Participants in the show as well as the audience should be well-briefed as to what the facts and issues of the St. Louis case concern.  Obviously, the panel guests will need to have a sufficient knowledge of the roles they have been assigned in order to effectively convince the audience that they “are” that character.

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Method of assessment:  the teacher will want to develop some sort of strategy for assessing student work in this exercise.  Perhaps the best way might be to grade participants on the skills they exhibit in actually “becoming” the character they represent in the talk show. The teacher could also require the remaining students to submit questions prior to the show which could be graded.

It may also be desirable for the teacher to develop a “rubric” to allow for easier grading and identification of criteria for assessment.  While the teacher may wish to develop their own rubric and own criteria, a sample rubric is included below as a guideline:

“Asylum Talk Show” grade sheet

Knowledge of “character” (20 points):  Has the student researched the character so that they appear “believable” in the role?  Did the student need notes/prompting in order to complete the role?  Did the student use acceptable “props” (clothing, etc.) in the role?  _______________ points awarded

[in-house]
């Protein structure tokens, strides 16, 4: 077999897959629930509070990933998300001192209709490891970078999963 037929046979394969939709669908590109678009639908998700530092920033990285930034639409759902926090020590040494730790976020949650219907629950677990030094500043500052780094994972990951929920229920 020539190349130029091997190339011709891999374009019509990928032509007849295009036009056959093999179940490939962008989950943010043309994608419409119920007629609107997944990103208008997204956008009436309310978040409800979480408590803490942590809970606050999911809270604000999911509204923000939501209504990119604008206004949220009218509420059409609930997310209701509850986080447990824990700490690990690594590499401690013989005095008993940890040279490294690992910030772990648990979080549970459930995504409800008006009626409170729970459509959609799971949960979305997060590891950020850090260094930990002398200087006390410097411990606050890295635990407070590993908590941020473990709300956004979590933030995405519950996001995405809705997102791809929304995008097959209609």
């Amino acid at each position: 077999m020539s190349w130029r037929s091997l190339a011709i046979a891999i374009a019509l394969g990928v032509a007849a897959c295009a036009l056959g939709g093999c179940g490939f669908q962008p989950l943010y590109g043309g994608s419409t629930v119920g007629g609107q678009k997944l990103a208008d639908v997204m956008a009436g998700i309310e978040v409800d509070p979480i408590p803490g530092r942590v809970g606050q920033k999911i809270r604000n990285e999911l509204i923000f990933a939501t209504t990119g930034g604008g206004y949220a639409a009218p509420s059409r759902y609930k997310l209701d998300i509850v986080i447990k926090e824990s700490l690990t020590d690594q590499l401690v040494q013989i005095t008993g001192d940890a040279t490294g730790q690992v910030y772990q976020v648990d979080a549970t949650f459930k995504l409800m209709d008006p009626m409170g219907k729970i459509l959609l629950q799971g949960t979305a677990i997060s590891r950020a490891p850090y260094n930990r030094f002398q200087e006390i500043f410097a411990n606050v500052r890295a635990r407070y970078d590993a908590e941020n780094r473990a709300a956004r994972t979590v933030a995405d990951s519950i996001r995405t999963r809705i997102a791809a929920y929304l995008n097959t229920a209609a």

Ability to synthesize information (20 points):  How well does the student “think on his/her feet?”  How effectively does the student answer questions? ________________ points awarded.

Cooperation (20 points):  While the student wants to make the character believable and wants the audience to be sympathetic to the character, the student must understand that others in the “talk show” have a view and agenda also.  The student must be able to get their point across without being belligerent or hostile.  How effective is the student in this?  _______________________ points awarded.

Speaking ability (20 points):  Does the student use correct grammar and does his/her voice “amplify” in order to be heard by the class or audience? ____________________ points awarded.

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Lesson by Michael Hutchison.  He is a social studies teacher at Lincoln High School in Vincennes, Indiana.  A 22 year teaching veteran, he has been recognized nationally for his use of classroom technology and cable television in the classroom. In 1996 and 1997 he was named national winner of Rifkin and Associates 21st Century Teacher competition, and in 1998, he was a first place winner in the Compaq Teacher Lesson Plan contest.  In 1999, he was named "Teacher of the Year" (Central US region) by Technology and Learning magazine.